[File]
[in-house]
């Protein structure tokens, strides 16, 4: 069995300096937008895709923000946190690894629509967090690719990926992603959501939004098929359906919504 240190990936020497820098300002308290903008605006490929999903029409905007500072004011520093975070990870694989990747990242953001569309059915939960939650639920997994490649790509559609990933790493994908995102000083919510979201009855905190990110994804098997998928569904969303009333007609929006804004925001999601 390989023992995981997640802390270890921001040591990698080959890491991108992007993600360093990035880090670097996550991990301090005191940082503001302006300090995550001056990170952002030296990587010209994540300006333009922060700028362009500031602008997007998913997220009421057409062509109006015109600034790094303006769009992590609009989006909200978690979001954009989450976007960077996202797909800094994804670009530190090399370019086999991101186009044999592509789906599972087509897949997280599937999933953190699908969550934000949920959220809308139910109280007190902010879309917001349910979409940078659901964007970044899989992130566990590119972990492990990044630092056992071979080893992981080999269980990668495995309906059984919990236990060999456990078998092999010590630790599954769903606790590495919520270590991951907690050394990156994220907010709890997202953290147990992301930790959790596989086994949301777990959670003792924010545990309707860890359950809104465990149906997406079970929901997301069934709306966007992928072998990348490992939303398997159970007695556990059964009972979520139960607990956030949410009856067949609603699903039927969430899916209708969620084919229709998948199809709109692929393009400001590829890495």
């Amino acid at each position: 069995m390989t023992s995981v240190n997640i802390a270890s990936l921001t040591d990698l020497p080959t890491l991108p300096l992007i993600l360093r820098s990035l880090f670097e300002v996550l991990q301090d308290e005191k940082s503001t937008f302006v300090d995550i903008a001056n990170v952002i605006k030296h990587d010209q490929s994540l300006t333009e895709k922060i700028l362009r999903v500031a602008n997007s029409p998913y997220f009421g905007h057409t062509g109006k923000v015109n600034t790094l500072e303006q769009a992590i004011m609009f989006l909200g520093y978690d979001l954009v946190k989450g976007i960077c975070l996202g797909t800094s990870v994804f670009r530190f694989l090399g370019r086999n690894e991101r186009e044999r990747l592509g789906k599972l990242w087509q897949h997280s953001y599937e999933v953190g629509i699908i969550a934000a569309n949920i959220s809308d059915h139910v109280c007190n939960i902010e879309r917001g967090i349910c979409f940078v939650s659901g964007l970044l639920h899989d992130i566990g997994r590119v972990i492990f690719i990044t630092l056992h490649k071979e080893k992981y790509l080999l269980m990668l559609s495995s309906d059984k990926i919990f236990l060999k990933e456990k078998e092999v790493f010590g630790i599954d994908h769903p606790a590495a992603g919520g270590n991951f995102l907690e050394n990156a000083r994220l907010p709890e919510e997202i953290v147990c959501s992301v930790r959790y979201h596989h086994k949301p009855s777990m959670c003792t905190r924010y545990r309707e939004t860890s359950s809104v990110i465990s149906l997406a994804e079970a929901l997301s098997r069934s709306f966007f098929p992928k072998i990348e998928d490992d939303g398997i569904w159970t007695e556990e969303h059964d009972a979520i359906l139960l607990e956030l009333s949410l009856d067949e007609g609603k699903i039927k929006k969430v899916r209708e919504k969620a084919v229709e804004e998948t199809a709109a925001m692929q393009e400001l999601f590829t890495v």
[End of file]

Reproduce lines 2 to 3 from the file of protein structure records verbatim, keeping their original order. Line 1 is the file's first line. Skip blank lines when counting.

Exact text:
């Protein structure tokens, strides 16, 4: 069995300096937008895709923000946190690894629509967090690719990926992603959501939004098929359906919504 240190990936020497820098300002308290903008605006490929999903029409905007500072004011520093975070990870694989990747990242953001569309059915939960939650639920997994490649790509559609990933790493994908995102000083919510979201009855905190990110994804098997998928569904969303009333007609929006804004925001999601 390989023992995981997640802390270890921001040591990698080959890491991108992007993600360093990035880090670097996550991990301090005191940082503001302006300090995550001056990170952002030296990587010209994540300006333009922060700028362009500031602008997007998913997220009421057409062509109006015109600034790094303006769009992590609009989006909200978690979001954009989450976007960077996202797909800094994804670009530190090399370019086999991101186009044999592509789906599972087509897949997280599937999933953190699908969550934000949920959220809308139910109280007190902010879309917001349910979409940078659901964007970044899989992130566990590119972990492990990044630092056992071979080893992981080999269980990668495995309906059984919990236990060999456990078998092999010590630790599954769903606790590495919520270590991951907690050394990156994220907010709890997202953290147990992301930790959790596989086994949301777990959670003792924010545990309707860890359950809104465990149906997406079970929901997301069934709306966007992928072998990348490992939303398997159970007695556990059964009972979520139960607990956030949410009856067949609603699903039927969430899916209708969620084919229709998948199809709109692929393009400001590829890495």
């Amino acid at each position: 069995m390989t023992s995981v240190n997640i802390a270890s990936l921001t040591d990698l020497p080959t890491l991108p300096l992007i993600l360093r820098s990035l880090f670097e300002v996550l991990q301090d308290e005191k940082s503001t937008f302006v300090d995550i903008a001056n990170v952002i605006k030296h990587d010209q490929s994540l300006t333009e895709k922060i700028l362009r999903v500031a602008n997007s029409p998913y997220f009421g905007h057409t062509g109006k923000v015109n600034t790094l500072e303006q769009a992590i004011m609009f989006l909200g520093y978690d979001l954009v946190k989450g976007i960077c975070l996202g797909t800094s990870v994804f670009r530190f694989l090399g370019r086999n690894e991101r186009e044999r990747l592509g789906k599972l990242w087509q897949h997280s953001y599937e999933v953190g629509i699908i969550a934000a569309n949920i959220s809308d059915h139910v109280c007190n939960i902010e879309r917001g967090i349910c979409f940078v939650s659901g964007l970044l639920h899989d992130i566990g997994r590119v972990i492990f690719i990044t630092l056992h490649k071979e080893k992981y790509l080999l269980m990668l559609s495995s309906d059984k990926i919990f236990l060999k990933e456990k078998e092999v790493f010590g630790i599954d994908h769903p606790a590495a992603g919520g270590n991951f995102l907690e050394n990156a000083r994220l907010p709890e919510e997202i953290v147990c959501s992301v930790r959790y979201h596989h086994k949301p009855s777990m959670c003792t905190r924010y545990r309707e939004t860890s359950s809104v990110i465990s149906l997406a994804e079970a929901l997301s098997r069934s709306f966007f098929p992928k072998i990348e998928d490992d939303g398997i569904w159970t007695e556990e969303h059964d009972a979520i359906l139960l607990e956030l009333s949410l009856d067949e007609g609603k699903i039927k929006k969430v899916r209708e919504k969620a084919v229709e804004e998948t199809a709109a925001m692929q393009e400001l999601f590829t890495v």